An African country has agreed to take in Eritrean labor migrants living in Israel if Israel gives them agricultural training first.
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African countries had hitherto been cool to the proposal, but a senior Israeli official said Sunday that talks were under way with several countries that might accept the migrants; he said the resettlement process would probably take place over five years at least.
In the past year, Hagai Hadas, a former senior Mossad official, has represented Israel in talks with Ghana, South Sudan, Uganda, Kenya and other countries over the issue. The number of Eritrean labor migrants in Israel is estimated at around 35,000.
The official speaking Sunday declined to name the African country in question. He said the agreement was "in the framework of a broader strategic relationship." The countries with which Israel was holding talks "share many interests with Israel," he said.
Still, the resettlement process is expected to take years. "It won't be bing, bang, boom," the official said. "We aren't going to put 20,000 Eritreans on planes and throw them into the desert. It will be conducted entirely under the supervision of the attorney general."
Earlier in the day, the State Prosecutor's Office had told the High Court of Justice that such an agreement existed.
A year ago, Prime Minister Benjamin Netanyahu appointed Hadas to coordinate talks with the African countries. In his efforts, Hadas has worked with the Interior Ministry's immigration department and the Israel Prison Service, as well as the Public Security Ministry, the Foreign Ministry and the Defense Ministry.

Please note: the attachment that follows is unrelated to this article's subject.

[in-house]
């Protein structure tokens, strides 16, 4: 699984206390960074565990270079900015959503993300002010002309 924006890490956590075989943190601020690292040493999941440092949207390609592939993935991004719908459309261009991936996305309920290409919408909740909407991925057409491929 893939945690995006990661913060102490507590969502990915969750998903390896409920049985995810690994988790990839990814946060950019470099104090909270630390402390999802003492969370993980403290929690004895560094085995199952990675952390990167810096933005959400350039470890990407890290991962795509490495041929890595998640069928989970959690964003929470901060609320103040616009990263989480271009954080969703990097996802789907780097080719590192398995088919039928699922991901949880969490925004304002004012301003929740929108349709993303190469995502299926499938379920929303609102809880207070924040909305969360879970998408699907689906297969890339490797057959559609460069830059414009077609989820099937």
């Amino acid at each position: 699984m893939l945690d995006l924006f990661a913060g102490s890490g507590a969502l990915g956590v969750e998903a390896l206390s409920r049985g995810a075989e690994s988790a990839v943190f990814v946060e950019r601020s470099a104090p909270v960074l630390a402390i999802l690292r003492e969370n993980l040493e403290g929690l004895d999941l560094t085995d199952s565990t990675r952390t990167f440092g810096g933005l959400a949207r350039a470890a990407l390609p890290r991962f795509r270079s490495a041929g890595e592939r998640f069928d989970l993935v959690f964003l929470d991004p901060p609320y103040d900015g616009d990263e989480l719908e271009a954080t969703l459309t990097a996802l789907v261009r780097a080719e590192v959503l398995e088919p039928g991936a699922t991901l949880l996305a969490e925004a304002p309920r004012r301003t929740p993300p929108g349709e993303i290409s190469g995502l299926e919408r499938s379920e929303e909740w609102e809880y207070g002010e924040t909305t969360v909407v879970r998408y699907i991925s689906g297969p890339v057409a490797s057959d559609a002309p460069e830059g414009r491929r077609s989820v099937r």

Hadas had proposed that Israel give the Eritrean migrants agricultural training and set up a farm in the country that accepted them. This would ensure that the migrants had a place to work. Israel also offered incentives such as financial grants, medical aid and infrastructure assistance to any country that agreed to take the migrants in.
The senior Israeli official said Israel wanted to handle the Eritrean issue the way it returned South Sudanese when South Sudan became an independent state. "Whoever returned there reintegrated well and even contributed to this new country," said the official. "They came from Israel with money, skills and knowledge and jump-started the economy. The Eritreans want to make a living, and they understand that they can't do that here."
The senior official's comments and the announcement by the State Prosecutor's Office were surprising because African countries had hitherto been cool to Israel's proposal. Officials of some countries had told Hadas that they were dealing with their own refugee flows from African countries.
In any case, Foreign Ministry officials were excluded from the talks with the African states. Foreign Ministry officials say that at a certain stage Hadas opted to carry out his meetings with the help of officials from a different Israeli government agency, not the Foreign Ministry.
As a result, senior Foreign Ministry officials were caught unaware by the State Prosecutor Office's announcement Sunday. "We are not familiar with any such agreement," said a senior Foreign Ministry official. "It will be interesting to see if in the coming weeks thousands of Eritreans will begin flying from here. We are skeptical about this happening."
Israeli assistance offered
In the past year Hadas personally approached several African states, offering that Israel establish agricultural farms in their territory for refugees from Eritrea. The offer included an obvious benefit: Israeli assistance in promoting agriculture, that may have included an offer to improve trade with Israel. These states included, among others South Sudan, Ethiopia, and probably Uganda as well.
Hadas travelled to Africa often in order to promote the contacts. He briefed senior officials in the Defense Minstry, and was assisted by ministry officials, mostly officials of the cooperation and security export division. The intention was probably that division officials would assist in establishing the farms.
The Defense Ministry has experience in similar areas, including construction of a village for refugees from the eathrquake in Turkey in the end of the 1990's. While the Defense Ministry supported Hadas' initiative it seems that the Foreign Ministry was opposed to some of Hadas' ideas, fearing that they would damage Israel's relations with some African states.